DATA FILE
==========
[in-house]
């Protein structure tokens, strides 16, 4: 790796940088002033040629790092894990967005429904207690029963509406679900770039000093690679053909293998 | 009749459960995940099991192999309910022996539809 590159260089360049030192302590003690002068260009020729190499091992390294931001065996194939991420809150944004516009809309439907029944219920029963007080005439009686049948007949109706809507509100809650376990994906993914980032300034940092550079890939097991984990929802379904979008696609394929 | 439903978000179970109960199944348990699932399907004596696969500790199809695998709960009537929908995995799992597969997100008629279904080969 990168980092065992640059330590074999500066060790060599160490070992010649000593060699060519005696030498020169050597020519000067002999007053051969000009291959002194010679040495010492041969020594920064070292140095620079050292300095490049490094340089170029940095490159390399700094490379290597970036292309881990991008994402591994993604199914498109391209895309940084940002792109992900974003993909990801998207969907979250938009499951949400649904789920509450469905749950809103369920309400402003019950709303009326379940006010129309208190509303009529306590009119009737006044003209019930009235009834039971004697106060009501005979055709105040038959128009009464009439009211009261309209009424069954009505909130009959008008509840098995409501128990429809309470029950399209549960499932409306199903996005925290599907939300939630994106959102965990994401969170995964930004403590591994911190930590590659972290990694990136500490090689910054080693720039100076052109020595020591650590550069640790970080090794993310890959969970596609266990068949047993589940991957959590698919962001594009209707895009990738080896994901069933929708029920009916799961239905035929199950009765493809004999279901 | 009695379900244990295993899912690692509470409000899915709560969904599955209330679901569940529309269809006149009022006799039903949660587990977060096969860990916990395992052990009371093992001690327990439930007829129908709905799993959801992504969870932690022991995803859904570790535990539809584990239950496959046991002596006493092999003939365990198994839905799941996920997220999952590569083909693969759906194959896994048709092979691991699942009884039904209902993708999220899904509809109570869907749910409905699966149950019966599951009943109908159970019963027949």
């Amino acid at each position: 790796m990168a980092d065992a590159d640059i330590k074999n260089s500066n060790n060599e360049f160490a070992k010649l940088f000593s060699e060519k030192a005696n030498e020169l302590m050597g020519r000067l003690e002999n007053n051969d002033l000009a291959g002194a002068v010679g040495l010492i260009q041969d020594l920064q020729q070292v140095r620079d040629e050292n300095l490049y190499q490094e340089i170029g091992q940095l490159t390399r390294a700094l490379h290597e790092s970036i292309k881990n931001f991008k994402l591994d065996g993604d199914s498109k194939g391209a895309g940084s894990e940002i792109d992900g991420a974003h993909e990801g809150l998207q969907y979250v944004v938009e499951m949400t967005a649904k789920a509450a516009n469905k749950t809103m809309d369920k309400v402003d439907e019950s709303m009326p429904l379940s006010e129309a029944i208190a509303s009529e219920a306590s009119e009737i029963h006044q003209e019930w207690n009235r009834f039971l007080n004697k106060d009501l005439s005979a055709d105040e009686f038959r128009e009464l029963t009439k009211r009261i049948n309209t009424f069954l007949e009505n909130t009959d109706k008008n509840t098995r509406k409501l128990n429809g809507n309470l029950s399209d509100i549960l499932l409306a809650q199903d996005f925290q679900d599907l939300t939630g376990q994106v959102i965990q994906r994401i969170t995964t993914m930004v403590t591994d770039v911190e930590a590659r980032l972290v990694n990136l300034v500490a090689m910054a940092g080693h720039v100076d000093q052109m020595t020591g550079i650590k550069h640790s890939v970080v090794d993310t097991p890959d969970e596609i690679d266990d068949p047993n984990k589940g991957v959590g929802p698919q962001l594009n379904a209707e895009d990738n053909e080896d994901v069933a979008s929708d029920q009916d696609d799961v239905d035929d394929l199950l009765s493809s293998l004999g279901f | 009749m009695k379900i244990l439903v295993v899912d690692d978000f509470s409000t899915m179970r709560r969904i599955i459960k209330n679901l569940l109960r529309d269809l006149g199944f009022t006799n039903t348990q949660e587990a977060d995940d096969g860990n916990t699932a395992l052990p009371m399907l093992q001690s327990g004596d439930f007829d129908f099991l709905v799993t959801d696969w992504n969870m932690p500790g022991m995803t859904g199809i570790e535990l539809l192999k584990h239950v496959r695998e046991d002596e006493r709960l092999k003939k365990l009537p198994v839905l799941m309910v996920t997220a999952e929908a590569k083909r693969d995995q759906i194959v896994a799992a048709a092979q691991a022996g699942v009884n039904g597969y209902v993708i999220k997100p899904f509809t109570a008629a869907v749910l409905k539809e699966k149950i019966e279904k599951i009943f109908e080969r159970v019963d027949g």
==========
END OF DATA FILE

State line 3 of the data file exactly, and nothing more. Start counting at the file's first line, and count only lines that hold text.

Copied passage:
């Amino acid at each position: 790796m990168a980092d065992a590159d640059i330590k074999n260089s500066n060790n060599e360049f160490a070992k010649l940088f000593s060699e060519k030192a005696n030498e020169l302590m050597g020519r000067l003690e002999n007053n051969d002033l000009a291959g002194a002068v010679g040495l010492i260009q041969d020594l920064q020729q070292v140095r620079d040629e050292n300095l490049y190499q490094e340089i170029g091992q940095l490159t390399r390294a700094l490379h290597e790092s970036i292309k881990n931001f991008k994402l591994d065996g993604d199914s498109k194939g391209a895309g940084s894990e940002i792109d992900g991420a974003h993909e990801g809150l998207q969907y979250v944004v938009e499951m949400t967005a649904k789920a509450a516009n469905k749950t809103m809309d369920k309400v402003d439907e019950s709303m009326p429904l379940s006010e129309a029944i208190a509303s009529e219920a306590s009119e009737i029963h006044q003209e019930w207690n009235r009834f039971l007080n004697k106060d009501l005439s005979a055709d105040e009686f038959r128009e009464l029963t009439k009211r009261i049948n309209t009424f069954l007949e009505n909130t009959d109706k008008n509840t098995r509406k409501l128990n429809g809507n309470l029950s399209d509100i549960l499932l409306a809650q199903d996005f925290q679900d599907l939300t939630g376990q994106v959102i965990q994906r994401i969170t995964t993914m930004v403590t591994d770039v911190e930590a590659r980032l972290v990694n990136l300034v500490a090689m910054a940092g080693h720039v100076d000093q052109m020595t020591g550079i650590k550069h640790s890939v970080v090794d993310t097991p890959d969970e596609i690679d266990d068949p047993n984990k589940g991957v959590g929802p698919q962001l594009n379904a209707e895009d990738n053909e080896d994901v069933a979008s929708d029920q009916d696609d799961v239905d035929d394929l199950l009765s493809s293998l004999g279901f | 009749m009695k379900i244990l439903v295993v899912d690692d978000f509470s409000t899915m179970r709560r969904i599955i459960k209330n679901l569940l109960r529309d269809l006149g199944f009022t006799n039903t348990q949660e587990a977060d995940d096969g860990n916990t699932a395992l052990p009371m399907l093992q001690s327990g004596d439930f007829d129908f099991l709905v799993t959801d696969w992504n969870m932690p500790g022991m995803t859904g199809i570790e535990l539809l192999k584990h239950v496959r695998e046991d002596e006493r709960l092999k003939k365990l009537p198994v839905l799941m309910v996920t997220a999952e929908a590569k083909r693969d995995q759906i194959v896994a799992a048709a092979q691991a022996g699942v009884n039904g597969y209902v993708i999220k997100p899904f509809t109570a008629a869907v749910l409905k539809e699966k149950i019966e279904k599951i009943f109908e080969r159970v019963d027949g």